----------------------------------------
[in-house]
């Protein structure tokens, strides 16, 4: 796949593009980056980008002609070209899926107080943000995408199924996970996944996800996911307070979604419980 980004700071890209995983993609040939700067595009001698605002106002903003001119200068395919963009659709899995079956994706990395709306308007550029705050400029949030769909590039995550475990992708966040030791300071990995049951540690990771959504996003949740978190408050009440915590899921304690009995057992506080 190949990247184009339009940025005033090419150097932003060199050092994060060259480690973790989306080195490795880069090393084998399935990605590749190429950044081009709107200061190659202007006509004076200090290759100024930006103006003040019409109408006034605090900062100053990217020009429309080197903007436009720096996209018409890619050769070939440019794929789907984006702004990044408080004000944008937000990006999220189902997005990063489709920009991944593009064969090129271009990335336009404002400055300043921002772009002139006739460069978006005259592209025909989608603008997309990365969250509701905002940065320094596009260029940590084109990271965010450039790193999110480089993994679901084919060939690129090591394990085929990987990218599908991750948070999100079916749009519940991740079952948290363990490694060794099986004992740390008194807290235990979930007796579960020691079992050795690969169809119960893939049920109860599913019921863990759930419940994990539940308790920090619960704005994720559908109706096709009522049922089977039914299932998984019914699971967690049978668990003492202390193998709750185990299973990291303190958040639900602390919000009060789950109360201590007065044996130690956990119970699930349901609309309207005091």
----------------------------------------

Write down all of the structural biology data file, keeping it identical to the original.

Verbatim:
[in-house]
């Protein structure tokens, strides 16, 4: 796949593009980056980008002609070209899926107080943000995408199924996970996944996800996911307070979604419980 980004700071890209995983993609040939700067595009001698605002106002903003001119200068395919963009659709899995079956994706990395709306308007550029705050400029949030769909590039995550475990992708966040030791300071990995049951540690990771959504996003949740978190408050009440915590899921304690009995057992506080 190949990247184009339009940025005033090419150097932003060199050092994060060259480690973790989306080195490795880069090393084998399935990605590749190429950044081009709107200061190659202007006509004076200090290759100024930006103006003040019409109408006034605090900062100053990217020009429309080197903007436009720096996209018409890619050769070939440019794929789907984006702004990044408080004000944008937000990006999220189902997005990063489709920009991944593009064969090129271009990335336009404002400055300043921002772009002139006739460069978006005259592209025909989608603008997309990365969250509701905002940065320094596009260029940590084109990271965010450039790193999110480089993994679901084919060939690129090591394990085929990987990218599908991750948070999100079916749009519940991740079952948290363990490694060794099986004992740390008194807290235990979930007796579960020691079992050795690969169809119960893939049920109860599913019921863990759930419940994990539940308790920090619960704005994720559908109706096709009522049922089977039914299932998984019914699971967690049978668990003492202390193998709750185990299973990291303190958040639900602390919000009060789950109360201590007065044996130690956990119970699930349901609309309207005091």